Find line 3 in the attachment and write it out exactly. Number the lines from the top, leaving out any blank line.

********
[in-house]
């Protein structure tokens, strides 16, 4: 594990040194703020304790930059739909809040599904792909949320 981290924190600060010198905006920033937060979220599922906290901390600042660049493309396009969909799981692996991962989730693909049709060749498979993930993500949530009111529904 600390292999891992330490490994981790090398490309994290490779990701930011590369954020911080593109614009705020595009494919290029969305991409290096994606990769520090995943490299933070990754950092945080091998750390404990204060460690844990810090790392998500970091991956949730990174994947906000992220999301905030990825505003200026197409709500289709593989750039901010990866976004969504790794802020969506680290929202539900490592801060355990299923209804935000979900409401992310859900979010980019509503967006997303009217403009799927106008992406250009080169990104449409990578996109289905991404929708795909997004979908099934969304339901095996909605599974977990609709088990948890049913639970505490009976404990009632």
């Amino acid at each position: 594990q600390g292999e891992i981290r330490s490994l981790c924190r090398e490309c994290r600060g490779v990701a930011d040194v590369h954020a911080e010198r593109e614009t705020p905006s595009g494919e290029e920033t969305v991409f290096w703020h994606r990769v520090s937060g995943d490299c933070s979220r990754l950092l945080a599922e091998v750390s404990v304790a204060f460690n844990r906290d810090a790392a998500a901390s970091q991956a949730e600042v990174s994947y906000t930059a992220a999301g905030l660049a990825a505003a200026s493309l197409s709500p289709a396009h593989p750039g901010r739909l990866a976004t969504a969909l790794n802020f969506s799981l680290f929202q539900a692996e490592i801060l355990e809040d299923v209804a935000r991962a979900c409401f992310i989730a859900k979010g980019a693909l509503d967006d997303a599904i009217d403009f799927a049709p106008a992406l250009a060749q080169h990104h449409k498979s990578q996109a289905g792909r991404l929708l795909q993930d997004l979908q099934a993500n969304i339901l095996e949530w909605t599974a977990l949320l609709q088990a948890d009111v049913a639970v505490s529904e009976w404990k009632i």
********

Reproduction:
């Amino acid at each position: 594990q600390g292999e891992i981290r330490s490994l981790c924190r090398e490309c994290r600060g490779v990701a930011d040194v590369h954020a911080e010198r593109e614009t705020p905006s595009g494919e290029e920033t969305v991409f290096w703020h994606r990769v520090s937060g995943d490299c933070s979220r990754l950092l945080a599922e091998v750390s404990v304790a204060f460690n844990r906290d810090a790392a998500a901390s970091q991956a949730e600042v990174s994947y906000t930059a992220a999301g905030l660049a990825a505003a200026s493309l197409s709500p289709a396009h593989p750039g901010r739909l990866a976004t969504a969909l790794n802020f969506s799981l680290f929202q539900a692996e490592i801060l355990e809040d299923v209804a935000r991962a979900c409401f992310i989730a859900k979010g980019a693909l509503d967006d997303a599904i009217d403009f799927a049709p106008a992406l250009a060749q080169h990104h449409k498979s990578q996109a289905g792909r991404l929708l795909q993930d997004l979908q099934a993500n969304i339901l095996e949530w909605t599974a977990l949320l609709q088990a948890d009111v049913a639970v505490s529904e009976w404990k009632i």